Presentation is loading. Please wait.

Presentation is loading. Please wait.

Warm-up with 3.3 Notes on Correlation

Similar presentations

Presentation on theme: "Warm-up with 3.3 Notes on Correlation"— Presentation transcript:

1 Warm-up with 3.3 Notes on Correlation
Universities use SAT scores in the admissions process because they believe these scores provide some insight into how a high school student will perform at the college level. Suppose the entering freshmen at a certain college have mean combined SAT scores of 1222 with a standard deviation of 83. In the first semester these students attained a mean GPA of 2.66 with a standard deviation of A scatterplot showed the association to be reasonably linear, and the correlation between SAT score and GPA was a) Identify the following: b) If r is the correlation calculate the slope b1. c) Plug in and b1 to solve for b0 (y-intercept). d) Write the equation of the regression line.

2 Student of the day! Block 1

3 Student of the day! Block 2

4 Answers to A.P. Statistics H.W. 3.2 P#3 and 4, E # 9 and 11
P4. a. The slope is about 0.8 b. This means as hand length increases by 1 cm, the width would increase by 0.8 cm. c. d. A possible explanation is that the points represent those students that measured hand width by not spreading fingers apart. If the cluster of points below was removed then the slope becomes steeper. P5.

5 P#5 f and g.

6 E #9 E #10

7 Calculating the LSRL step-by-step
A high school counselor wants to see if there is a correlation between GPA and SAT score. Here are some of the data the guidance counselor is looking at. Sum: _____ _____ _____ ______ _______ _______ Mean: ____ _____ _____ _____ to find the bo substitute ( )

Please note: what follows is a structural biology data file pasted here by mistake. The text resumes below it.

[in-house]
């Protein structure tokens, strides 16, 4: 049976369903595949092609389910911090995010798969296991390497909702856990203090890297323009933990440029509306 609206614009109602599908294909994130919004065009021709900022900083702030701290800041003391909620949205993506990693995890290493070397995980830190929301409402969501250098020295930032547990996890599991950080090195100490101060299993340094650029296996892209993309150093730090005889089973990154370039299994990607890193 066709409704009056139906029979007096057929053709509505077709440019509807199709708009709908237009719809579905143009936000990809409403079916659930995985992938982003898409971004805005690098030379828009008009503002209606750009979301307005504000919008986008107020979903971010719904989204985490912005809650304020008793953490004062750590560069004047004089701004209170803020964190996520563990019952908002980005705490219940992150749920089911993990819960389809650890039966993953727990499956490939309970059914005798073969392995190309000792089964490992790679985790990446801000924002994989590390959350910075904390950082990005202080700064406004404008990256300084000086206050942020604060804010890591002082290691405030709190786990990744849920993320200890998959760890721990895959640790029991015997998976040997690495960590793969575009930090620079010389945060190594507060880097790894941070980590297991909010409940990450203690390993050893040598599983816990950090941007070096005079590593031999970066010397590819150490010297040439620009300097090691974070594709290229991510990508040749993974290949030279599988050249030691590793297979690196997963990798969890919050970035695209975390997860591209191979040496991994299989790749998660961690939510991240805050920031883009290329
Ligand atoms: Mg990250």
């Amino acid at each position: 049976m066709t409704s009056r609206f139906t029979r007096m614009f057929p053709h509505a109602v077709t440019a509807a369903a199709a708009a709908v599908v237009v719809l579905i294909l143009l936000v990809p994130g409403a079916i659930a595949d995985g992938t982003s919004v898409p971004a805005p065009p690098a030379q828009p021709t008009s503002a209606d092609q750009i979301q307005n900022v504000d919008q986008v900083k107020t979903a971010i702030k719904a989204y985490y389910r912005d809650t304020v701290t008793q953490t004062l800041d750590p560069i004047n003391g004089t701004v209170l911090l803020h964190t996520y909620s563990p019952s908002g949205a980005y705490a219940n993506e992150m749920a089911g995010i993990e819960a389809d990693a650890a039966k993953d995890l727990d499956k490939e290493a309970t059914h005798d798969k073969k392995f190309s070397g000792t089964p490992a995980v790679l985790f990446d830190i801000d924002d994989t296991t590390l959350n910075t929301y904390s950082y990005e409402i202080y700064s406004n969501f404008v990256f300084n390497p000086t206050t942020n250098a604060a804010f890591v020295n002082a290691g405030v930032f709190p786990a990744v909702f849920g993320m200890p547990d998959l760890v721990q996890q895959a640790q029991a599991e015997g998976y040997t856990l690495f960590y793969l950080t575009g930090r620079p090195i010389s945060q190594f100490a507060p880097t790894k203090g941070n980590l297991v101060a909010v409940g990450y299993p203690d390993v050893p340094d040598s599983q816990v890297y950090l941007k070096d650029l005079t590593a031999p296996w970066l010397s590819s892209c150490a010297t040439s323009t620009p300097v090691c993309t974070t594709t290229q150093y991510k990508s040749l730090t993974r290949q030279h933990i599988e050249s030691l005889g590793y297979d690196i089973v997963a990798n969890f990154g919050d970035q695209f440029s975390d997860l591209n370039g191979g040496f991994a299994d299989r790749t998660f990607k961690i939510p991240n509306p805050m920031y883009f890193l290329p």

8 Use the calculator to find the LSRL
STAT = > CALC Select #8 LinReg(a + bx) To get correlation go to 2nd 0 for Catalog hit x-1for D. Find DiagonsticOn highlight it and hit ENTER two times.

9 Correlation tells you the strength of the trend.
r2 is the coefficient of determination. It is the proportion of variation of the response variable that can be explained by the explanatory variable.

10 How to see the residual plot on the calculator!
If the regression line is a good model, we would expect to find the residuals more or less randomly scattered about the average residual which is represented by the horizontal line. No pattern on the residual plot means the data could be represented by a linear model.

11 Finding Correlation Coefficient on the Calculator
In order to find r (correlation coefficient) on your calculator. We need to change it from the factory setting by going to CATALOG (Hit 2nd the 0  zero). When in CATALOG your keys are automatically in Alpha so hit x-1 (where the Green D is located) Scroll down to DiagnosticOn and press Enter twice! Practice: Speed: MPG: STAT -> Calc Scroll down to 8: LinReg(a+bx) Enter LineReg(a +bx) L1, L2, Y1 Enter Notice you get both r and r2! Any theories about the r in this problem? Look at the graph.

12 Let’s look at the residual plot
3.3 Pg 141 P#15 and 16, E#27 and 28

13 Investigation of Scatter plots and Residuals
Any observations on the two Data Sets? Remember to use Zoom #9 Zoom Stat Each time.

14 Friday is 3.1 to 3.3 Quiz Know all vocabulary and formulas from 3.1 to 3.3 Know how create a scatter plot and find the Line of best fit. Know how to calculate the LSRL, how to extrapolate and calculate the residual for a particular piece of data. Be able to interpret the slope and y-intercept in the context of the problem Know how to describe scatter plots: Shape, Trend Strength and under Shape: Linearity, Clusters and outlier. Know how to calculate the SSE

Download ppt "Warm-up with 3.3 Notes on Correlation"

Similar presentations

Ads by Google